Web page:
In the opinion of Philadelphia schools chief Paul Vallas, the proposed budget for next school year is a status quo spending plan that won't change much
the classroom - despite $100 million in proposed cuts.
Yesterday, the district held its first public hearing on the $2.18 billion budget for the 2007-08 school year. It released a phone-book-sized budget document, giving a broad outline of how the money will be spent.
But the accompanying presentation by Vallas and his administration providing specific budget details was delayed until April 25, while last-minute tinkering takes place. Final approval of the budget by the School Reform Commission is scheduled for May 29.
During a news conference after yesterday's hearing, Vallas vowed that if the district received the millions in additional state and city funding that it was seeking, the budget would not "cut back on any of our core programs."
He added that about 160 teaching positions would be cut because of an increase in charter-school enrollment - projected at about 3,000 new students next year - but added that those were the only teaching job cuts that he anticipated. In previous years, there has been enough turnover in teaching jobs to absorb cuts of that scale.
Likewise, he said, discretionary funding - money that goes to individual schools for a variety of uses - would not be cut. School safety, school choice initiatives, crisis intervention programs - all would be maintained, he said.
After the district ran a $37 million deficit this school year and had to make cuts to keep the shortfall from growing even larger, "the important thing this year is to stabilize the budget, and this does that," he said.
Most of the savings in the new budget, Vallas said, would come from combining district regional offices and cutting central office expenses, streamlining professional development, selling district properties, renegotiating contracts with outside parties, allowing for lower-than-expected health-care increases, and combining bus routes and curtailing new ridership. Funding for the six educational management organizations that now run 41 district schools would be cut by $12 million, he said, from the current $18 million level.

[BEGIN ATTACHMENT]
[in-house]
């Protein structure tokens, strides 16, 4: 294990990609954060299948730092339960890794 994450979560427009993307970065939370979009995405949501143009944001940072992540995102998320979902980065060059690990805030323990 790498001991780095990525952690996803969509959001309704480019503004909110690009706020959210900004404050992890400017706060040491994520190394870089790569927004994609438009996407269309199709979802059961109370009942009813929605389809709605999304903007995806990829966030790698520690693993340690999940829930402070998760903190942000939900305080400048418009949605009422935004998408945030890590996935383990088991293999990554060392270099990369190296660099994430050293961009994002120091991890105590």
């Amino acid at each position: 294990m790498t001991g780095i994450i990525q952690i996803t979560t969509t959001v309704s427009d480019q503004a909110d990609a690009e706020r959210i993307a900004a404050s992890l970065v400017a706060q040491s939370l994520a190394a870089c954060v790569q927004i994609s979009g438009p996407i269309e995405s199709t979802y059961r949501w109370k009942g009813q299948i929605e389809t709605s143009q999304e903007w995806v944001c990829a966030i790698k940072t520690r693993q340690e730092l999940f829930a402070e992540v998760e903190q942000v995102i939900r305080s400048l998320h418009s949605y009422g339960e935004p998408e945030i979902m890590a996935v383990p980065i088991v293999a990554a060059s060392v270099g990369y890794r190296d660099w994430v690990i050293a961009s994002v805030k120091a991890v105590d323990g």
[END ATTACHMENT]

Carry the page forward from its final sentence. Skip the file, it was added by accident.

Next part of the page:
Still, Vallas acknowledged, all those promises depend on the city's coming up with $27 million from a combination of increased property-tax revenue and the city's paying for its employees now on the district's payroll. And it would take about $13 million in new money from the state that is not in Gov. Rendell's proposed education budget, plus the ability to spend some state education funding in different ways than the laws now allow (such as spending money on existing and not new programs, and using tutoring money during the school day).
To the handful of parents who showed up at yesterday's hearing to talk about the budget, the status quo is not acceptable. Shawmont Home and School Association president Henry Levant reminded the School Reform Commission of "the good old days" of 2003, when there was talk of reducing class size and adding programs to schools, not maintaining them as they now are.
"We have a library with no librarian, our class sizes are exploding, we have multiple split-grade classrooms, we have no art teacher, and our after-school support programs have been devastated," he said. "And we are now bracing ourselves for additional cuts. If this isn't madness, I don't know what is."
Asked about the shortcomings lamented by the parents, Vallas acknowledged that the budget was "not going to address the issue of reducing class size or adding more counselors or adding more social workers. We're going to continue to have shortages in those areas."
He added that the district leadership had pledged to eventually reduce class size, refurbish old schools and build new ones, cut the dropout rate, and carry out a host of other programs.
But to accomplish these goals, Vallas said, "it is going to require a substantial increase in funding beyond what we anticipate" in this budget.
"Do you want to take reform to the next level?" he asked. "If you do, you have to decide what school reform is worth."